The play is about to start and we are all going to die.
Not really, I’m being a tad overdramatic…but only a tad.
Today is Halloween and I’m currently sitting in a room full of mildly hungover Theatre Majors in full costume. If anyone ever thought being a Theatre Major wasn’t difficult I could immediately conduct them to Exhibit A; Hailee Lenhart-Weiss in full maternity gear, barely keeping it together while we all pass around a shared community burrito. The stuffed pregnancy belly she has to wear under her costume has begun to take it’s toll on her nerves, and she’s been muttering this entire rehearsal process about, “never getting pregnant and being stuck like this, ever!” Monica Aguilar gazes on would-be causally, but there’s a feral look in her eye as she bites violently into her bacon burrito. We are in the first half hour of our relatively short six-hour day.
This last week of October has been a frantic ride, filled with Halloween shenanigans, birthday madness (22, whoop whoop) and the looming shadow of opening night. When it rains it pours, and when it hits the end of October we all just have to hold on tight to make it through the storm.
Tech is referred in the theatre community as Hell Week for a reason. In some ways as an actor, it’s chill, because you hang out in the Green Room for two days and pray we get through cuing lights and sounds and whatnot fairly quickly. On the other hand, you’re tired and cranky and stuck in a room with weak wifi for multiple days, and you can hear the tech crew swearing like sailors and making frustrated choking noises over the intercom for hours.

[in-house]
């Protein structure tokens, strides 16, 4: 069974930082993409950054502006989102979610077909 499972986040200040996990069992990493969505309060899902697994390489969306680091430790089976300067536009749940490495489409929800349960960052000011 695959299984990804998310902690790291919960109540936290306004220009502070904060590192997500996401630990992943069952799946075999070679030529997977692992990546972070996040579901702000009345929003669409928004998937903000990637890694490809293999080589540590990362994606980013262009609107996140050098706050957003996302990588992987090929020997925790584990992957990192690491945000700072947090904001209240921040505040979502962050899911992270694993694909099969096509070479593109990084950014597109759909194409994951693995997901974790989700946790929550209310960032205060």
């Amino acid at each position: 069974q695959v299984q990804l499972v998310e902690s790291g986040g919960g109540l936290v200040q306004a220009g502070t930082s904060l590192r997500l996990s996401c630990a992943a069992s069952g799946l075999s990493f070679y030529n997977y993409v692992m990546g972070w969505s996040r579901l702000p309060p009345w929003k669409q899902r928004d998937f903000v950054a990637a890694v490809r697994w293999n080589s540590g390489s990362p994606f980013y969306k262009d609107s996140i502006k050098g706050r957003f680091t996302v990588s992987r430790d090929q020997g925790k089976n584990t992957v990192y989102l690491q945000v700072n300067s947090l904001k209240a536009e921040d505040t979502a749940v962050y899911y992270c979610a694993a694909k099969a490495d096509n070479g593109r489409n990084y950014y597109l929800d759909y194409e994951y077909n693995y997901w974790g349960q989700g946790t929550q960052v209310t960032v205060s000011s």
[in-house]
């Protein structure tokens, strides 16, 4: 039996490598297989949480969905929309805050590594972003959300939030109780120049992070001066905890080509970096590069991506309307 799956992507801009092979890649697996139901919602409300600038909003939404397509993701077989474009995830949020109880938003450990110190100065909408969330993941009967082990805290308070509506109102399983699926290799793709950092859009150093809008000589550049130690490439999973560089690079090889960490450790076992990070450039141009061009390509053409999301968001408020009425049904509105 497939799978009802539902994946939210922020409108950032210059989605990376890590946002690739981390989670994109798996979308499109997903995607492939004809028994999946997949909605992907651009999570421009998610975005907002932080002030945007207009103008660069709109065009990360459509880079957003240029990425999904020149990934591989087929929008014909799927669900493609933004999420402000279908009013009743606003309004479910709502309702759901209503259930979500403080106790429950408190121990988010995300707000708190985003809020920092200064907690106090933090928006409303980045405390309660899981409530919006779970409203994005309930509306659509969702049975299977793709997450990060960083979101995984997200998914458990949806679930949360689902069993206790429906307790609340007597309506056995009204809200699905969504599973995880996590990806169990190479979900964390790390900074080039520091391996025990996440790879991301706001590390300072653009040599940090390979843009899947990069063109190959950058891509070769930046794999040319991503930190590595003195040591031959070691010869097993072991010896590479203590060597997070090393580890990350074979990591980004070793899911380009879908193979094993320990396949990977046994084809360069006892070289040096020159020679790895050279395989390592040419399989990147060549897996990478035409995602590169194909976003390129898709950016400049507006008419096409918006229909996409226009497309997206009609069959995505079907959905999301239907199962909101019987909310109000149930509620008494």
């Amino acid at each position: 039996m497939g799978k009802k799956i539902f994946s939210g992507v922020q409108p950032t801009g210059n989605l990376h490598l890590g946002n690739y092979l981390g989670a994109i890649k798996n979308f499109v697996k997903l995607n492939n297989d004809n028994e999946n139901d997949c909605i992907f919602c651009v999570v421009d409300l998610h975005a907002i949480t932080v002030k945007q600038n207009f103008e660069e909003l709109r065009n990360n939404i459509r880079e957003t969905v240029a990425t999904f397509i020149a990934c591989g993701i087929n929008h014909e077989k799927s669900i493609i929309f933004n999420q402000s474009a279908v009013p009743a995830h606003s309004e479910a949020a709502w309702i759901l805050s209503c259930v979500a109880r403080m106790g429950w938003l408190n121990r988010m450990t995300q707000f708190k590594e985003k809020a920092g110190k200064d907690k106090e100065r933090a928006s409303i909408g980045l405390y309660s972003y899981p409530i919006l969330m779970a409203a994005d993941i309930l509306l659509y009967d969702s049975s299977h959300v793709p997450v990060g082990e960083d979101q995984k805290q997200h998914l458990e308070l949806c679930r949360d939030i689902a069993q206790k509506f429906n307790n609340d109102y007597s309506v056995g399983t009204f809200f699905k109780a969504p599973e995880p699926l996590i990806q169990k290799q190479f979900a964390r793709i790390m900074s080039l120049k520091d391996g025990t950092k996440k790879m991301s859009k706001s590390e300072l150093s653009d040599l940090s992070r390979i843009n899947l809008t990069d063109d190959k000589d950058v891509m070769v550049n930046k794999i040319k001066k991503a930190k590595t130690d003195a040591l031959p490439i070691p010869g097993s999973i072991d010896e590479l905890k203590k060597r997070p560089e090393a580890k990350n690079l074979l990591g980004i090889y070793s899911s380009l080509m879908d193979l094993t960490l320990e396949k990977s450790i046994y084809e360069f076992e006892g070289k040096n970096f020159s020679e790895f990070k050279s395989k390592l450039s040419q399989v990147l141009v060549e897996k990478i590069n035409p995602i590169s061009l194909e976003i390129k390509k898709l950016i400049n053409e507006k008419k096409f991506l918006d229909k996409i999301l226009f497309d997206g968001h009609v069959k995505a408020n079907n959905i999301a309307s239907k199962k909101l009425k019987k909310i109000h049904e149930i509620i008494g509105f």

Truly, it’s the tech people you have to light a candle and pray for, because where we all have had six weeks to work on a show, they have three days to miraculously make everything come together. In a show like A Winter’s Tale, everything relies on tech, we have so much music and crazy lighting to worry about, they’ve more than got their work cut out for them.
Today we have tech from 10 o’clock to 4 o’clock. Tomorrow we have tech from 10 o’clock to 7 o’clock. This actually strikes all of us as a little ambitious, because this is what you might call a hefty play, and there’s an awful lot to get through.
All of this craziness will be worth it once the show begins, and we’ve finally gotten everything down and we can just focus on a nightly basis on putting forth a good performance for our audience. I love the moment after opening night formally ends, when you’re officially in the thick of things and can really go all out.
I, and the rest of this cast, are ready to get this show on the road!
Somehow, miraculously, my roommates and I found time this week to carve pumpkins. Mine is the angry feminist one, and I’m way more proud of it than I should be. Hope everyone had a great Halloween and stayed safe!